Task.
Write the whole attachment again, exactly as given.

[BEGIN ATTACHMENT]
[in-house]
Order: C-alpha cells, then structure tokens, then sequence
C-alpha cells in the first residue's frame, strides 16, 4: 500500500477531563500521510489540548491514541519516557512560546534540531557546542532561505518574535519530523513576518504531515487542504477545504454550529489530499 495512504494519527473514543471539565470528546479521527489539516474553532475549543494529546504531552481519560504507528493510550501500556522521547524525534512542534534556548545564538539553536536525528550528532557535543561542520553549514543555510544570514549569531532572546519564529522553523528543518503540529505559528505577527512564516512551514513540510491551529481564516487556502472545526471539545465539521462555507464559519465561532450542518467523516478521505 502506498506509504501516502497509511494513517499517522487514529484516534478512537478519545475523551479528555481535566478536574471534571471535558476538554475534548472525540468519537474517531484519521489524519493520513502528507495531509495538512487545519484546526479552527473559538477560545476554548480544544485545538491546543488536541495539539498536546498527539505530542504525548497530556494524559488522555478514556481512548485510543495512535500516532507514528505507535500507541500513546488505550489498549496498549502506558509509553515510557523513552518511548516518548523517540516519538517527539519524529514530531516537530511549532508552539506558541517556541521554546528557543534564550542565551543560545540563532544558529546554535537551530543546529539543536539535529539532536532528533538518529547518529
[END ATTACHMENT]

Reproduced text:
[in-house]
Order: C-alpha cells, then structure tokens, then sequence
C-alpha cells in the first residue's frame, strides 16, 4: 500500500477531563500521510489540548491514541519516557512560546534540531557546542532561505518574535519530523513576518504531515487542504477545504454550529489530499 495512504494519527473514543471539565470528546479521527489539516474553532475549543494529546504531552481519560504507528493510550501500556522521547524525534512542534534556548545564538539553536536525528550528532557535543561542520553549514543555510544570514549569531532572546519564529522553523528543518503540529505559528505577527512564516512551514513540510491551529481564516487556502472545526471539545465539521462555507464559519465561532450542518467523516478521505 502506498506509504501516502497509511494513517499517522487514529484516534478512537478519545475523551479528555481535566478536574471534571471535558476538554475534548472525540468519537474517531484519521489524519493520513502528507495531509495538512487545519484546526479552527473559538477560545476554548480544544485545538491546543488536541495539539498536546498527539505530542504525548497530556494524559488522555478514556481512548485510543495512535500516532507514528505507535500507541500513546488505550489498549496498549502506558509509553515510557523513552518511548516518548523517540516519538517527539519524529514530531516537530511549532508552539506558541517556541521554546528557543534564550542565551543560545540563532544558529546554535537551530543546529539543536539535529539532536532528533538518529547518529